Danvers is a midsize town in Massachusetts' Essex County, planted on the Danvers River and near the state's northeastern coast. In its early years, Danvers was best known for its connection to the infamous Salem witch trials, but today it's a much quieter and friendlier community. With only a 20-minute drive to Boston, Danvers has become a popular area for those who want to enjoy the amenities of a large city while still coming home to a cozy small town.
The History of Danvers
The Danvers area was once part of Salem, which is best known for the 1692 Salem witch trials. In 1752, Danvers was established as a separate town district and began to establish its own identity. In 1759, the British king disallowed creation of the town, a decree that Danvers locals promptly ignored. Over the next 100 years, Danvers was a fairly quiet community.
The railroad arrived in Danvers in 1847, spurring the establishment of an intercity street railway a few decades later. The local economy was largely agricultural, and Danvers farmers ended up developing two new vegetables: the Danvers onion and the Danvers half-long carrot.
Jobs in Danvers
Finding a job in Danvers is made easier by the fact that the town welcomes businesses from a variety of industries, which has served to diversify the local economy and job market. Its top employers range from education to manufacturing, which provides plenty of job options to consider. Among the top employers in Danvers are Osram Sylvania, Beverly Hospital and North Shore Community College.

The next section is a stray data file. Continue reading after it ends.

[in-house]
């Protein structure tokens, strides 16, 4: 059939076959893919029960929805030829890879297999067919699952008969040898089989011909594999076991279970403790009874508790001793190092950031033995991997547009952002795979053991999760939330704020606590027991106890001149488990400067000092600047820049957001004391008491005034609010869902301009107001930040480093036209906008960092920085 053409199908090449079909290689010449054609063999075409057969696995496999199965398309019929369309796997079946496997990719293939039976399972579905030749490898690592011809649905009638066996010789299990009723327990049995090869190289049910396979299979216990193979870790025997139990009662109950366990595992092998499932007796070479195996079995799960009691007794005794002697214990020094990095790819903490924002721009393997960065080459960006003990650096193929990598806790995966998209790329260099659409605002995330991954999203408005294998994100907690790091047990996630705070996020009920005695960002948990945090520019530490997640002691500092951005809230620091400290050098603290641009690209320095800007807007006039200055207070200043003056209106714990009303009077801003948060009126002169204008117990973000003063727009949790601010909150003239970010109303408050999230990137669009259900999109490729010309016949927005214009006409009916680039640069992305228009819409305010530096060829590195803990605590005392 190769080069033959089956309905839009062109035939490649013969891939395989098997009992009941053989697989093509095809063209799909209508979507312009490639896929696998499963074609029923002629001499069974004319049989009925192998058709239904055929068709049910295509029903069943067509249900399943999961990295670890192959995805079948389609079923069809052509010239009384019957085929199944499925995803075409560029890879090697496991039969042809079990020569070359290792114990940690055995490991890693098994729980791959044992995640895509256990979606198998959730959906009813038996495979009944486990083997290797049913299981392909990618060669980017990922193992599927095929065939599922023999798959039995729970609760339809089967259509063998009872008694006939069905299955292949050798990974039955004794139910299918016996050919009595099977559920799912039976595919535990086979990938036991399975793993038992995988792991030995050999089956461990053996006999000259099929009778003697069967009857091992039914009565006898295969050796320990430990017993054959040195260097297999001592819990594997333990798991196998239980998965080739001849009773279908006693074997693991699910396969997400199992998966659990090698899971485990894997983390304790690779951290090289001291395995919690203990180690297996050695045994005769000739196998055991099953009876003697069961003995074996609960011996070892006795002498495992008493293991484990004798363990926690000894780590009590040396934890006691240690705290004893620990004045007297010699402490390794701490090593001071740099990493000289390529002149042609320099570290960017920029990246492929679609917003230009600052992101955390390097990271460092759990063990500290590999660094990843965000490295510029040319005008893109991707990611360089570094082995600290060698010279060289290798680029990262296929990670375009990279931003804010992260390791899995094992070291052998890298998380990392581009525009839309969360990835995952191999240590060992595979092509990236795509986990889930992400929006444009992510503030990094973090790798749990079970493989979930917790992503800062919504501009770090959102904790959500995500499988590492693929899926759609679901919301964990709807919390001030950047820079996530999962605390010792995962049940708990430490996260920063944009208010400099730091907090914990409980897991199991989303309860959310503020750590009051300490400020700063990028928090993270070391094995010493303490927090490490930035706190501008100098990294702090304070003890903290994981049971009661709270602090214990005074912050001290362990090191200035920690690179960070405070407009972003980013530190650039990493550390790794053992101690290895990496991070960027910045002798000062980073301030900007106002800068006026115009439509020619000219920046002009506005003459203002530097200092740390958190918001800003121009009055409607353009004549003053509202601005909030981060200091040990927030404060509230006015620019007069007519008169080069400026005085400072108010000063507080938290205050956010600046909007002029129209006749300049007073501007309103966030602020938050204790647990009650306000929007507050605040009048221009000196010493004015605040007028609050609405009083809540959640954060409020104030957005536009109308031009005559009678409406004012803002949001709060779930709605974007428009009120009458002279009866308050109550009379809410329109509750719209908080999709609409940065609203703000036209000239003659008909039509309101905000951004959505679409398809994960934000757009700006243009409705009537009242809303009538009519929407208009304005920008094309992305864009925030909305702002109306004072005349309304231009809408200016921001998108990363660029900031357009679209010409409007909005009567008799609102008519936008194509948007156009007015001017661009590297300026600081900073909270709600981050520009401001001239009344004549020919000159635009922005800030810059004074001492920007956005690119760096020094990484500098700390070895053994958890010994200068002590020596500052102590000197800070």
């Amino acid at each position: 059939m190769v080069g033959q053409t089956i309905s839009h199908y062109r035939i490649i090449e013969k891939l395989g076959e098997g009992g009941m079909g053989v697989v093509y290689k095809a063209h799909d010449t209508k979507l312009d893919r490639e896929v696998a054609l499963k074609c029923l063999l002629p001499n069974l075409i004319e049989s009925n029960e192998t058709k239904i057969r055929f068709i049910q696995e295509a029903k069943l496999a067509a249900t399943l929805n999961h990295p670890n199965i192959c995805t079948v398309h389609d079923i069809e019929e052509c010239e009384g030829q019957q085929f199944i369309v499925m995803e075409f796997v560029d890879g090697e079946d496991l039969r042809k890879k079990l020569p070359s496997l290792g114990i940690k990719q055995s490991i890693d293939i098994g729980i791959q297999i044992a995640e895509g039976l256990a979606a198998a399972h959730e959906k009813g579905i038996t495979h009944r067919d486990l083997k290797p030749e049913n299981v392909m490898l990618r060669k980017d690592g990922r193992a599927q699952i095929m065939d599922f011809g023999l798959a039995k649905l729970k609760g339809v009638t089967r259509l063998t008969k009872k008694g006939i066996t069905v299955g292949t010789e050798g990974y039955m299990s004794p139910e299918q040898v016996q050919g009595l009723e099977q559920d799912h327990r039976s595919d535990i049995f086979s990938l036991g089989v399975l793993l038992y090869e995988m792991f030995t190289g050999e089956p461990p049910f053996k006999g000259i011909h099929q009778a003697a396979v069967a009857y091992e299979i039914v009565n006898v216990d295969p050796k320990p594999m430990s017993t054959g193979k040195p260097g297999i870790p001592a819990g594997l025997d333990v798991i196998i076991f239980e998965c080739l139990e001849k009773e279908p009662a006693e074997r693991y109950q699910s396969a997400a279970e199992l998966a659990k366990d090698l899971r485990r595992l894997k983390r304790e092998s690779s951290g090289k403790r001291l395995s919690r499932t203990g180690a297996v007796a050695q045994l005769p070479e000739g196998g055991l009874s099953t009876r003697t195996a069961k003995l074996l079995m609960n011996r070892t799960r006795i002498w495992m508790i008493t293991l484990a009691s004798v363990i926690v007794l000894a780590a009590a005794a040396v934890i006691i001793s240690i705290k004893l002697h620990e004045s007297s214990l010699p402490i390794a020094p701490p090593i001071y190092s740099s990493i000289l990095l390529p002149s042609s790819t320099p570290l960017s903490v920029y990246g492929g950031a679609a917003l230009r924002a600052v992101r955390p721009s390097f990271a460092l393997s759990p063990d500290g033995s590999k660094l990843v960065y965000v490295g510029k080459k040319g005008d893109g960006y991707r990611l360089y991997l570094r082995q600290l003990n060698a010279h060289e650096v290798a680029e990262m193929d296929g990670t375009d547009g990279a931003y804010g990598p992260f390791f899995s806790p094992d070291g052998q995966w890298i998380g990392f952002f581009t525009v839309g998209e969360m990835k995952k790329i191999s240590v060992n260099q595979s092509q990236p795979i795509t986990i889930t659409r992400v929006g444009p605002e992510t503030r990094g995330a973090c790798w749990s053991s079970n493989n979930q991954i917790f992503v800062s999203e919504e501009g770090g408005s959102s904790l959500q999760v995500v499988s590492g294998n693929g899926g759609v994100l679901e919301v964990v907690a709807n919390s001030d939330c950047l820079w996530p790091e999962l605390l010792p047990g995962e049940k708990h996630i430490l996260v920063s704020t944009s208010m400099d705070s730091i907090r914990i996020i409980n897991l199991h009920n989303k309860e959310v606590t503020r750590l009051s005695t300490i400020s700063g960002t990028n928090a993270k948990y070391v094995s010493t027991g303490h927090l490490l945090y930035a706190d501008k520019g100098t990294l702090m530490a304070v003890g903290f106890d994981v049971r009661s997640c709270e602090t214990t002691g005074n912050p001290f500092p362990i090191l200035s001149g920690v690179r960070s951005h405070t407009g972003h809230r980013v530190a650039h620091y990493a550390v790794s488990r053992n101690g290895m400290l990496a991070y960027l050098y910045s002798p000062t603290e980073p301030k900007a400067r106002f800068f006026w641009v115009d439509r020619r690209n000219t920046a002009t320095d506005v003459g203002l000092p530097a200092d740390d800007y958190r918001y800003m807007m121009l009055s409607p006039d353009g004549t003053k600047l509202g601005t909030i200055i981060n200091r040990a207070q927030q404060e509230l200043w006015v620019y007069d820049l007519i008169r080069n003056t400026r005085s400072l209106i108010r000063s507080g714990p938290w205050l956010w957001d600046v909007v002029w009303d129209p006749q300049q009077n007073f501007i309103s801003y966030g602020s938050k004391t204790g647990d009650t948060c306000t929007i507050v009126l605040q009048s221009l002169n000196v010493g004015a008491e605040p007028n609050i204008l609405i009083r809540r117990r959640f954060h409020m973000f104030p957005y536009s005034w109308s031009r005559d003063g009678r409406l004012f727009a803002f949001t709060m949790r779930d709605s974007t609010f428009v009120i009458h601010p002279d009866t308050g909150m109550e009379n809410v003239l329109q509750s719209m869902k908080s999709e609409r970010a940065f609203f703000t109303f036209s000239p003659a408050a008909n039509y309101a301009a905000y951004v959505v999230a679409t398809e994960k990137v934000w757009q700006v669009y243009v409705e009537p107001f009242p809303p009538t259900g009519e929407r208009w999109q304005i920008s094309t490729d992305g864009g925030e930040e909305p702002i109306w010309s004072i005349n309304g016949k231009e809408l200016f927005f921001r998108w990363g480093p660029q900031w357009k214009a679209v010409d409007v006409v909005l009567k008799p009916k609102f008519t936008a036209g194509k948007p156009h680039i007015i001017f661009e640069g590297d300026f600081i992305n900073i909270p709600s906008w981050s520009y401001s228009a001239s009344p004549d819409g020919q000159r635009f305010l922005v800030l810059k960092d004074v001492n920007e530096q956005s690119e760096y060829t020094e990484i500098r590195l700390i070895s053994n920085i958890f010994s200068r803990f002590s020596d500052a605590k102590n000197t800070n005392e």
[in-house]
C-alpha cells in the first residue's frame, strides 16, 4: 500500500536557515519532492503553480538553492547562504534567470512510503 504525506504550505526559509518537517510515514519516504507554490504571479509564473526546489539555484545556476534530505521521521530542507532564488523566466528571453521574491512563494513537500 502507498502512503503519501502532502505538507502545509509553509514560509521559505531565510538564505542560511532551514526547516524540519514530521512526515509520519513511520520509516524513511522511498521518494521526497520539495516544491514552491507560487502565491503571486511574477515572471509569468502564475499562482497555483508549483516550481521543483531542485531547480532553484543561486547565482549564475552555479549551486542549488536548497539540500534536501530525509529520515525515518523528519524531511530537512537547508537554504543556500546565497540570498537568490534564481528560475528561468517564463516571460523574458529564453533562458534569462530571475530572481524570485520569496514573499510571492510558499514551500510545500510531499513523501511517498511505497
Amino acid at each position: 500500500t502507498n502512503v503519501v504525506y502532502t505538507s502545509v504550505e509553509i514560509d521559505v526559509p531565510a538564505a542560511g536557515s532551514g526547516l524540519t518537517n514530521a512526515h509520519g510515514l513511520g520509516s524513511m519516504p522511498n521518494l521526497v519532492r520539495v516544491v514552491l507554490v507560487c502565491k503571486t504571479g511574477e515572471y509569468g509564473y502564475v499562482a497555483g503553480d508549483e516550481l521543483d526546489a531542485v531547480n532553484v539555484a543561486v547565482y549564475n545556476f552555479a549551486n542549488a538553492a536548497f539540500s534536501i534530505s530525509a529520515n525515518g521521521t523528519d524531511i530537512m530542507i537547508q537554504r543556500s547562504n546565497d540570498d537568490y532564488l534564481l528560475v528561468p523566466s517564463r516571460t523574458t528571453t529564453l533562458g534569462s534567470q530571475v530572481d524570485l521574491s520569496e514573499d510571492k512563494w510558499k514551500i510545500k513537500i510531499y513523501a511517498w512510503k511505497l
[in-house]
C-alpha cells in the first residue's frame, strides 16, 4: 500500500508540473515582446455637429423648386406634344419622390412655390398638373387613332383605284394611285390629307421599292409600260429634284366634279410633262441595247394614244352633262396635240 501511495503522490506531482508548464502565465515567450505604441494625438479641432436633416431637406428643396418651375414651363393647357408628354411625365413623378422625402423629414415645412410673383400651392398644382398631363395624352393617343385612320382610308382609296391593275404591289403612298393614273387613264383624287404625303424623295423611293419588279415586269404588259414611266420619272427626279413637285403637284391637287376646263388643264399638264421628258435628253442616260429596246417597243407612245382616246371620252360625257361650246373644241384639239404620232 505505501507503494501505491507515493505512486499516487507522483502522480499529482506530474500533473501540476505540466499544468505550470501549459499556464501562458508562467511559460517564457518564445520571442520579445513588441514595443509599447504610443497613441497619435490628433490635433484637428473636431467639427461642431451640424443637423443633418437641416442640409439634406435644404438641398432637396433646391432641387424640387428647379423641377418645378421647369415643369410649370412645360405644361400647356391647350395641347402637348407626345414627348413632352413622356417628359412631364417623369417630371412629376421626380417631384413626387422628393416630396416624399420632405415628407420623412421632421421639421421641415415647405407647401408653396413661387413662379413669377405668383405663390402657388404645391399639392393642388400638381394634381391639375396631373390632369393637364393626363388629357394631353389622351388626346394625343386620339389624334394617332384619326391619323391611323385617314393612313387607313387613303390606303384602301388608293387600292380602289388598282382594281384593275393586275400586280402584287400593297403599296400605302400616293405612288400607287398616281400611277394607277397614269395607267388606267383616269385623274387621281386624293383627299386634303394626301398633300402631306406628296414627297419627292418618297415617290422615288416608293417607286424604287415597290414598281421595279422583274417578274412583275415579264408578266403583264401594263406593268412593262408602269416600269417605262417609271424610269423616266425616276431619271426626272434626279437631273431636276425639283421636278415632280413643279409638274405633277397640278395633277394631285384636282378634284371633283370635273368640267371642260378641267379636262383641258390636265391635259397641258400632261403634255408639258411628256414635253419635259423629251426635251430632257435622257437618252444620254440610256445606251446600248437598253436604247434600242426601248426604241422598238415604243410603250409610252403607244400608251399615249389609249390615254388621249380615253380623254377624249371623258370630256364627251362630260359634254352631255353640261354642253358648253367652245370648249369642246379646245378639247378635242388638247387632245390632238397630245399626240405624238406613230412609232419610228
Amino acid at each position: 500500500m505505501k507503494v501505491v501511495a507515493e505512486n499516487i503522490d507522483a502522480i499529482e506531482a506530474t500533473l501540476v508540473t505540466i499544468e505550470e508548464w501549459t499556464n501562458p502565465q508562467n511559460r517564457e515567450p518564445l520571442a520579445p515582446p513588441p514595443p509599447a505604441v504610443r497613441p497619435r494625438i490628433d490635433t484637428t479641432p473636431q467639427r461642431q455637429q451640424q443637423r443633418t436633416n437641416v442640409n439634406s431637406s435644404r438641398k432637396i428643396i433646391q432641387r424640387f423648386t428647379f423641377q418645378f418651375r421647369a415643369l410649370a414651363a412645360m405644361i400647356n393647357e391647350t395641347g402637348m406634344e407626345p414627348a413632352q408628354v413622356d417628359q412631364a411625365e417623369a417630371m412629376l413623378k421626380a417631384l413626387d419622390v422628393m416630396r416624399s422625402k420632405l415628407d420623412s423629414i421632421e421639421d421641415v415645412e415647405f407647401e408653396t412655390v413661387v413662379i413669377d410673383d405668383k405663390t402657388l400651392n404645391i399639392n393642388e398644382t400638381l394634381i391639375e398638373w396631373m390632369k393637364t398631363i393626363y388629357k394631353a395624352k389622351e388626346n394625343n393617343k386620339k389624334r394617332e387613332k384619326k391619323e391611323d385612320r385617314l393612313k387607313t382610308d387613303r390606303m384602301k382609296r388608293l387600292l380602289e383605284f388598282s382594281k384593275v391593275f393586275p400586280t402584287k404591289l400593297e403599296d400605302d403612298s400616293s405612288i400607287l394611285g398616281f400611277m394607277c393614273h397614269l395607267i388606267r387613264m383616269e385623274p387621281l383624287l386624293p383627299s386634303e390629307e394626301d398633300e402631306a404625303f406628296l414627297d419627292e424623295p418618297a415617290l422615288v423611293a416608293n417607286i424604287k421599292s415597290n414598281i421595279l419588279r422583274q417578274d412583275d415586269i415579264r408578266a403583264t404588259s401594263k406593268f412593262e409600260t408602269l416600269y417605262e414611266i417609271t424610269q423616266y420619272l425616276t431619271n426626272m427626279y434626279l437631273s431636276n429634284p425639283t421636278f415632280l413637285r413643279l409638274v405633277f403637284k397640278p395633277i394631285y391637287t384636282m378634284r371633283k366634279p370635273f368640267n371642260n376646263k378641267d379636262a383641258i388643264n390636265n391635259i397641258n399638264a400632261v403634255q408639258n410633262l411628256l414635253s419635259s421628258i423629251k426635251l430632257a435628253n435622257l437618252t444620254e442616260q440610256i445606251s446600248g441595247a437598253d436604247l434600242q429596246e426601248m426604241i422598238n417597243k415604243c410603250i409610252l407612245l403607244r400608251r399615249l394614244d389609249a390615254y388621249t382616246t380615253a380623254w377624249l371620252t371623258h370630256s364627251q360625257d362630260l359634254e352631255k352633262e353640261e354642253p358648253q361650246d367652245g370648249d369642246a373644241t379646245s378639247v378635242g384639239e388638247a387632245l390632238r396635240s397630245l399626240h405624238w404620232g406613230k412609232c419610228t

Kindergarten through 12th-grade students in Danvers are enrolled in Danvers Public Schools. The district offers a number of learning opportunities, including sports and arts programs, special education classes, and advanced placement classes.
Resources for Moving to Danvers
As you plan your move to Danvers, the following information will be helpful:
Utilities: Danvers Electric is the community's primary electricity provider, while the town utilities department facilitates water and sewer services.
Garbage and Recycling: Curbside collection is provided for trash, recyclables and yard waste.
Transportation: The MBTA manages public transportation routes in and around Danvers.
Although Danvers is, on average, more affordable than the neighboring city of Boston, you still may experience a bit of sticker shock when shopping for a home. Prices are significantly higher than the national average, but that's no surprise considering the town's convenient location and many amenities.